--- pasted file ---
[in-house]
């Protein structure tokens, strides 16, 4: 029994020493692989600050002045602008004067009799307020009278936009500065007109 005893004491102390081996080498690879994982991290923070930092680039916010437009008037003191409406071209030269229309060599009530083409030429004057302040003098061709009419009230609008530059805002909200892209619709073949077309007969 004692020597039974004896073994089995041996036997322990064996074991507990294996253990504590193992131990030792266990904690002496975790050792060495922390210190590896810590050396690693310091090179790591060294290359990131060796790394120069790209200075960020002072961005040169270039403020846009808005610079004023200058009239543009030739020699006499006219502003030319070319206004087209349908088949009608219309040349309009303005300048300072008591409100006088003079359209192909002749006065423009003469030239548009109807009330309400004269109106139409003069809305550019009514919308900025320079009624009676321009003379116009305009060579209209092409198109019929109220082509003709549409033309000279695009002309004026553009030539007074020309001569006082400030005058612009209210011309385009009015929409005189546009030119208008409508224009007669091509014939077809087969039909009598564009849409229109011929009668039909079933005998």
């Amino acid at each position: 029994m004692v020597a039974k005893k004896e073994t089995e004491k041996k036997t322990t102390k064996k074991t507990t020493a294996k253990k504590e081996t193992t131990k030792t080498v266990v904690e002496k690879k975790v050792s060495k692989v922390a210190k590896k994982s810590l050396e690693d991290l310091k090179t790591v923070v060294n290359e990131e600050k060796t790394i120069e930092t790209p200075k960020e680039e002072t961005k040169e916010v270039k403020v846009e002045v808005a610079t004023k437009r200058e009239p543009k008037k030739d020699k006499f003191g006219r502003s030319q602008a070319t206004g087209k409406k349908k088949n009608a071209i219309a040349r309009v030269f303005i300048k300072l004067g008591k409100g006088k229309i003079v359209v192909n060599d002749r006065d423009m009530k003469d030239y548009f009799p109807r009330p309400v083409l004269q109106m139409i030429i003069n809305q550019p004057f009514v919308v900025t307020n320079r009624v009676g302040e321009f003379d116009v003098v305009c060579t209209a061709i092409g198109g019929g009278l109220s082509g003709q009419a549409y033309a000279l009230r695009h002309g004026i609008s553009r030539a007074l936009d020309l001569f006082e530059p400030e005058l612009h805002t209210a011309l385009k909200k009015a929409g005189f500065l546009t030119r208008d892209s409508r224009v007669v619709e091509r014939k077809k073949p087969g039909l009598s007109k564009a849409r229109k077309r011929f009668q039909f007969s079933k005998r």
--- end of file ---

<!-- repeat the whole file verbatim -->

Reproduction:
[in-house]
């Protein structure tokens, strides 16, 4: 029994020493692989600050002045602008004067009799307020009278936009500065007109 005893004491102390081996080498690879994982991290923070930092680039916010437009008037003191409406071209030269229309060599009530083409030429004057302040003098061709009419009230609008530059805002909200892209619709073949077309007969 004692020597039974004896073994089995041996036997322990064996074991507990294996253990504590193992131990030792266990904690002496975790050792060495922390210190590896810590050396690693310091090179790591060294290359990131060796790394120069790209200075960020002072961005040169270039403020846009808005610079004023200058009239543009030739020699006499006219502003030319070319206004087209349908088949009608219309040349309009303005300048300072008591409100006088003079359209192909002749006065423009003469030239548009109807009330309400004269109106139409003069809305550019009514919308900025320079009624009676321009003379116009305009060579209209092409198109019929109220082509003709549409033309000279695009002309004026553009030539007074020309001569006082400030005058612009209210011309385009009015929409005189546009030119208008409508224009007669091509014939077809087969039909009598564009849409229109011929009668039909079933005998």
């Amino acid at each position: 029994m004692v020597a039974k005893k004896e073994t089995e004491k041996k036997t322990t102390k064996k074991t507990t020493a294996k253990k504590e081996t193992t131990k030792t080498v266990v904690e002496k690879k975790v050792s060495k692989v922390a210190k590896k994982s810590l050396e690693d991290l310091k090179t790591v923070v060294n290359e990131e600050k060796t790394i120069e930092t790209p200075k960020e680039e002072t961005k040169e916010v270039k403020v846009e002045v808005a610079t004023k437009r200058e009239p543009k008037k030739d020699k006499f003191g006219r502003s030319q602008a070319t206004g087209k409406k349908k088949n009608a071209i219309a040349r309009v030269f303005i300048k300072l004067g008591k409100g006088k229309i003079v359209v192909n060599d002749r006065d423009m009530k003469d030239y548009f009799p109807r009330p309400v083409l004269q109106m139409i030429i003069n809305q550019p004057f009514v919308v900025t307020n320079r009624v009676g302040e321009f003379d116009v003098v305009c060579t209209a061709i092409g198109g019929g009278l109220s082509g003709q009419a549409y033309a000279l009230r695009h002309g004026i609008s553009r030539a007074l936009d020309l001569f006082e530059p400030e005058l612009h805002t209210a011309l385009k909200k009015a929409g005189f500065l546009t030119r208008d892209s409508r224009v007669v619709e091509r014939k077809k073949p087969g039909l009598s007109k564009a849409r229109k077309r011929f009668q039909f007969s079933k005998r």